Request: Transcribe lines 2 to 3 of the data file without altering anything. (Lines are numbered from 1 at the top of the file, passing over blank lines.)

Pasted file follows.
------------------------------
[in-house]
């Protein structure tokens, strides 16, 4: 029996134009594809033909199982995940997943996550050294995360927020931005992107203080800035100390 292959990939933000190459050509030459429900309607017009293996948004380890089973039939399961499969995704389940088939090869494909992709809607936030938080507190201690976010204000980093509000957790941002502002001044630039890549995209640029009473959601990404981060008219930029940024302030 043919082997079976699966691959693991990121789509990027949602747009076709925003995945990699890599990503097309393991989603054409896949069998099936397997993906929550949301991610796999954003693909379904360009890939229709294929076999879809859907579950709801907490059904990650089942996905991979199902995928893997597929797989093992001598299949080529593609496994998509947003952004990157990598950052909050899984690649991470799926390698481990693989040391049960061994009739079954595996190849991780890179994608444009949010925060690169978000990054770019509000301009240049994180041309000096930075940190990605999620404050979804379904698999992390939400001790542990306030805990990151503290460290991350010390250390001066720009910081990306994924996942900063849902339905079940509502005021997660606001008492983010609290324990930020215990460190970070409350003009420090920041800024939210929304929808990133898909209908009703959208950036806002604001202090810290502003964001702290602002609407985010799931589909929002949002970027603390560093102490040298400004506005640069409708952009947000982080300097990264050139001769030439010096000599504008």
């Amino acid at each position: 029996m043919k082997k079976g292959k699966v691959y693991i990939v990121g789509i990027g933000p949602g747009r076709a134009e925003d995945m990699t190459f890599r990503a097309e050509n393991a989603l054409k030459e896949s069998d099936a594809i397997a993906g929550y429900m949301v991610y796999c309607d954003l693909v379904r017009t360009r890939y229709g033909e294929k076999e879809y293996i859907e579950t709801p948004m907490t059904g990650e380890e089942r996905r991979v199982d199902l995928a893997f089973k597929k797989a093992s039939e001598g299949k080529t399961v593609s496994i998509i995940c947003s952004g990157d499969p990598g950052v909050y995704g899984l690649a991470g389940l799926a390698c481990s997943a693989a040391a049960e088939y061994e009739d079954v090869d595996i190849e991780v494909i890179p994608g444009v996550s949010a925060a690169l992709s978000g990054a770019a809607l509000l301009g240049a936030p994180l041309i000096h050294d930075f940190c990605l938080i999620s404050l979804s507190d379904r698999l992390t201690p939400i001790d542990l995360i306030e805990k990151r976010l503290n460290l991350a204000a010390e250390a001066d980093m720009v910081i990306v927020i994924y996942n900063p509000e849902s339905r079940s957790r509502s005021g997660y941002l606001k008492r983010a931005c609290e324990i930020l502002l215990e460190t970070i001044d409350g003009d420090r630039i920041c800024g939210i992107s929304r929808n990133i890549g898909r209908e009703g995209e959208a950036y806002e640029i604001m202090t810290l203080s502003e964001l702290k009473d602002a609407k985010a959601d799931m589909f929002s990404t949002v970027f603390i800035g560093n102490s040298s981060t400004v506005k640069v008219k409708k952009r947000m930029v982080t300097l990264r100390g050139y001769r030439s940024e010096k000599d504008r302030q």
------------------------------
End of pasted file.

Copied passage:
């Protein structure tokens, strides 16, 4: 029996134009594809033909199982995940997943996550050294995360927020931005992107203080800035100390 292959990939933000190459050509030459429900309607017009293996948004380890089973039939399961499969995704389940088939090869494909992709809607936030938080507190201690976010204000980093509000957790941002502002001044630039890549995209640029009473959601990404981060008219930029940024302030 043919082997079976699966691959693991990121789509990027949602747009076709925003995945990699890599990503097309393991989603054409896949069998099936397997993906929550949301991610796999954003693909379904360009890939229709294929076999879809859907579950709801907490059904990650089942996905991979199902995928893997597929797989093992001598299949080529593609496994998509947003952004990157990598950052909050899984690649991470799926390698481990693989040391049960061994009739079954595996190849991780890179994608444009949010925060690169978000990054770019509000301009240049994180041309000096930075940190990605999620404050979804379904698999992390939400001790542990306030805990990151503290460290991350010390250390001066720009910081990306994924996942900063849902339905079940509502005021997660606001008492983010609290324990930020215990460190970070409350003009420090920041800024939210929304929808990133898909209908009703959208950036806002604001202090810290502003964001702290602002609407985010799931589909929002949002970027603390560093102490040298400004506005640069409708952009947000982080300097990264050139001769030439010096000599504008």
């Amino acid at each position: 029996m043919k082997k079976g292959k699966v691959y693991i990939v990121g789509i990027g933000p949602g747009r076709a134009e925003d995945m990699t190459f890599r990503a097309e050509n393991a989603l054409k030459e896949s069998d099936a594809i397997a993906g929550y429900m949301v991610y796999c309607d954003l693909v379904r017009t360009r890939y229709g033909e294929k076999e879809y293996i859907e579950t709801p948004m907490t059904g990650e380890e089942r996905r991979v199982d199902l995928a893997f089973k597929k797989a093992s039939e001598g299949k080529t399961v593609s496994i998509i995940c947003s952004g990157d499969p990598g950052v909050y995704g899984l690649a991470g389940l799926a390698c481990s997943a693989a040391a049960e088939y061994e009739d079954v090869d595996i190849e991780v494909i890179p994608g444009v996550s949010a925060a690169l992709s978000g990054a770019a809607l509000l301009g240049a936030p994180l041309i000096h050294d930075f940190c990605l938080i999620s404050l979804s507190d379904r698999l992390t201690p939400i001790d542990l995360i306030e805990k990151r976010l503290n460290l991350a204000a010390e250390a001066d980093m720009v910081i990306v927020i994924y996942n900063p509000e849902s339905r079940s957790r509502s005021g997660y941002l606001k008492r983010a931005c609290e324990i930020l502002l215990e460190t970070i001044d409350g003009d420090r630039i920041c800024g939210i992107s929304r929808n990133i890549g898909r209908e009703g995209e959208a950036y806002e640029i604001m202090t810290l203080s502003e964001l702290k009473d602002a609407k985010a959601d799931m589909f929002s990404t949002v970027f603390i800035g560093n102490s040298s981060t400004v506005k640069v008219k409708k952009r947000m930029v982080t300097l990264r100390g050139y001769r030439s940024e010096k000599d504008r302030q």